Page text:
Chromatin immunoprecipitation (ChIP) sequencing of ES cells revealed that BAP1 and RNF2 were bound directly to the Bcl2 promoter (Fig. 2E). We failed to obtain compelling evidence for their binding close to the Mcl1 gene, but as a general rule, BAP1 and RNF2 occupied similar regions across the genome (fig. S3F). Regions with higher BAP1 binding often exhibited lower RNF2 binding. Accordingly, BAP1 loss increased RNF2 recruitment to the Bcl2 promoter (Fig. 2E), as well as to other locations within the genome (fig. S3G). Increased binding of RNF2 to histone complexes was observed in both Bap1−/− and Bap1C91A/− cells (fig. S3H), which suggests that BAP1 does not simply displace RNF2 from chromatin but probably counters ubiquitination events important for RNF2 binding to chromatin. Increased binding of RNF2 to the Bcl2 promoter in Bap1−/− cells coincided with increased amounts of H2AK119Ub in this region (Fig. 2F). Consistent with BAP1 deubiquitinating H2AK119Ub to suppress Bcl2 and Mcl1 expression, abundance of BCL2 and MCL1 proteins was decreased in Bap1−/− ES cells (Fig. 3A). However, amounts of other BCL2 family members, such as BCL-XL, BAK, BAX, BAD, BID, BIM, and PUMA, were unaltered (Fig. 3A and fig. S3I). Deletion of BAK and BAX from Bap1−/− ES cells prevented cleavage of caspase-3 (Fig. 3B) and cell death (Fig. 3C), confirming that BAP1 loss activated the intrinsic apoptosis pathway.

Fig. 3 BAP1 inactivation triggers BAX- or BAK-dependent apoptosis.

(A and B) Western blots of ES cells cultured with (A) and without (B) emricasan. (C) Graph indicates the percentage of viable Rosa26-CreERT2 ES cells at 6 days after 4-OHT treatment. Symbols indicate technical replicates. Lines show the mean. (D) Kaplan-Meier survival curve of mice after tamoxifen treatment. ALT, alanine aminotransferase; U/L, units per liter. (E) and G-CSF (F) in the serum of Rosa26-CreERT2 mice at 4 weeks after tamoxifen treatment. Each symbol represents a different mouse. Lines show the mean. *P < 0.05 by Student’s t test.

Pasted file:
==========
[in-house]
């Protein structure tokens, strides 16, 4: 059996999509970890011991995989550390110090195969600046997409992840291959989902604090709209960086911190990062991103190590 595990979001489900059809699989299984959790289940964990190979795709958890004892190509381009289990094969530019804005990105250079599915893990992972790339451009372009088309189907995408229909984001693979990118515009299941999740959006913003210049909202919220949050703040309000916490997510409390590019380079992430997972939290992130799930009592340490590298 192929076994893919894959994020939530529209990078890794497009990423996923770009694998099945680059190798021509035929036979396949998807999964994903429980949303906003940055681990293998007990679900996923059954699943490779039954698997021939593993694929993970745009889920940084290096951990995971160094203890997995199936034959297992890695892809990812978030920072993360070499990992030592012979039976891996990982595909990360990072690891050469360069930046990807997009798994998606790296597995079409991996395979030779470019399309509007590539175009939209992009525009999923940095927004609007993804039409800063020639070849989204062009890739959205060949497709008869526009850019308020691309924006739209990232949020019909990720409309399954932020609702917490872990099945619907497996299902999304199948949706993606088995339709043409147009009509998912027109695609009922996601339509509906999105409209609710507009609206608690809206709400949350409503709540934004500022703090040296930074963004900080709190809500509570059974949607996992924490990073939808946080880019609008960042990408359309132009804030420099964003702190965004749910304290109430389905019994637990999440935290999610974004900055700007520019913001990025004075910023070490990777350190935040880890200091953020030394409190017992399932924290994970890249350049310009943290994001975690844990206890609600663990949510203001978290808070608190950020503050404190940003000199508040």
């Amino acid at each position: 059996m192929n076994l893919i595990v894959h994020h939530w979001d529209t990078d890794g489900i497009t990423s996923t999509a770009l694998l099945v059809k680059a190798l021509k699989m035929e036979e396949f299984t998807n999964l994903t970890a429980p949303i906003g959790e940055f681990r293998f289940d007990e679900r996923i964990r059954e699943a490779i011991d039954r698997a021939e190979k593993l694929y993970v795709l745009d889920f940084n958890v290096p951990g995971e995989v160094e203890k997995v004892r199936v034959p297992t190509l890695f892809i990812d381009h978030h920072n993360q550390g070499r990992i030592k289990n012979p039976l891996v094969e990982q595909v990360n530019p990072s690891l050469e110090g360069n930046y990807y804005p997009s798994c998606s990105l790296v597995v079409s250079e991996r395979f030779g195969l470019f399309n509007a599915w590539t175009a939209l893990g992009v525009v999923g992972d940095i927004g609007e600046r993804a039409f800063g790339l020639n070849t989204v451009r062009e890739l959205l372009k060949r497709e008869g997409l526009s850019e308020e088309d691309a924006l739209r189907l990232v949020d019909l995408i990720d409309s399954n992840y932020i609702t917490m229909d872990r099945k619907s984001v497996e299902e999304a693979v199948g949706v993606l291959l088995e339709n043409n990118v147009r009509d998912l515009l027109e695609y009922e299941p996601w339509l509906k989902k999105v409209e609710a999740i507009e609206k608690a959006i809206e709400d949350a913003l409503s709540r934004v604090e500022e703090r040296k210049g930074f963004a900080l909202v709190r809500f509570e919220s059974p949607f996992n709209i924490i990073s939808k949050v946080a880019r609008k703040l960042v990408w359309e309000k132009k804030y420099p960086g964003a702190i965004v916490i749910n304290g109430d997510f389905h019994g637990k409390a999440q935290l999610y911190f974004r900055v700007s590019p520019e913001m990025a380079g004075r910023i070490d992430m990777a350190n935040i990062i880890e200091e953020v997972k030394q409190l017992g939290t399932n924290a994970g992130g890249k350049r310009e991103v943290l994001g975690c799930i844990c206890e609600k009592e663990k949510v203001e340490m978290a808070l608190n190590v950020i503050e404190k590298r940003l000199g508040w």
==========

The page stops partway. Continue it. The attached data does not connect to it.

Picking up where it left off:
We investigated whether lethality caused by Bap1 deletion in adult mice resulted from activation of the intrinsic apoptosis pathway. When Rosa26-CreERT2 Bap1fl/fl mice were intercrossed with Bak−/− Baxfl/fl mice (21), five of nine Rosa26-CreERT2 Bap1fl/fl mice became moribund within 4 weeks of tamoxifen treatment, compared with zero of nine Rosa26-CreERT2 Bap1fl/fl Bak−/− Baxfl/fl mice (Fig. 3D). The improved survival of BAP1-deficient mice in the absence of BAX and BAK coincided with reduced cleavage of caspase-3 in the liver (fig. S4, A and B) and pancreas (fig. S4, C and D); decreased liver damage and pancreatic atrophy (Fig. 3E and fig. S4, E and F); and a lack of anemia, neutrophilia, and thrombocytopenia (fig. S4, G to I). BAX and BAK deficiency also prevented decreased amounts of CXCL5 (C-X-C motif chemokine ligand 5) and increased amounts of G-CSF (granulocyte colony-stimulating factor), interferon gamma, and CCL12 (C-C motif chemokine ligand 12) in Bap1−/− serum (Fig. 3F and fig. S4, J to L). These data indicate that BAX/BAK-dependent apoptosis is a major driver of the hematopoietic, liver, and pancreatic defects caused by BAP1 loss.

A prosurvival function for BAP1 was unexpected given that its loss promotes tumorigenesis. Mutations in BAP1 occur along with mutations of other oncogenes or tumor suppressor genes in uveal melanoma and mesothelioma (68). Therefore, we tested whether such mutations might prevent induction of apoptosis after BAP1 loss and reveal other BAP1-regulated genes. Mutations in GNAQ (G protein subunit alpha q) and BAP1 often coexist in uveal melanoma (22), with GNAQ Q209L or GNAQ Q209P (Q, Gln; L, Leu; P, Pro) causing constitutive activation of the protein kinase ERK1/2 (23) (fig. S5A). However, neither GNAQ Q209L nor GNAQ Q209P protected Bap1−/− ES cells from cell death (fig. S5B). Loss of the tumor suppressor Cdkn2a, which is frequently mutated alongside BAP1 in mesothelioma, also failed to block the death of Bap1−/− ES cells (fig. S5, C and D). Therefore, it seems unlikely that other mutations enable cells to tolerate BAP1 loss.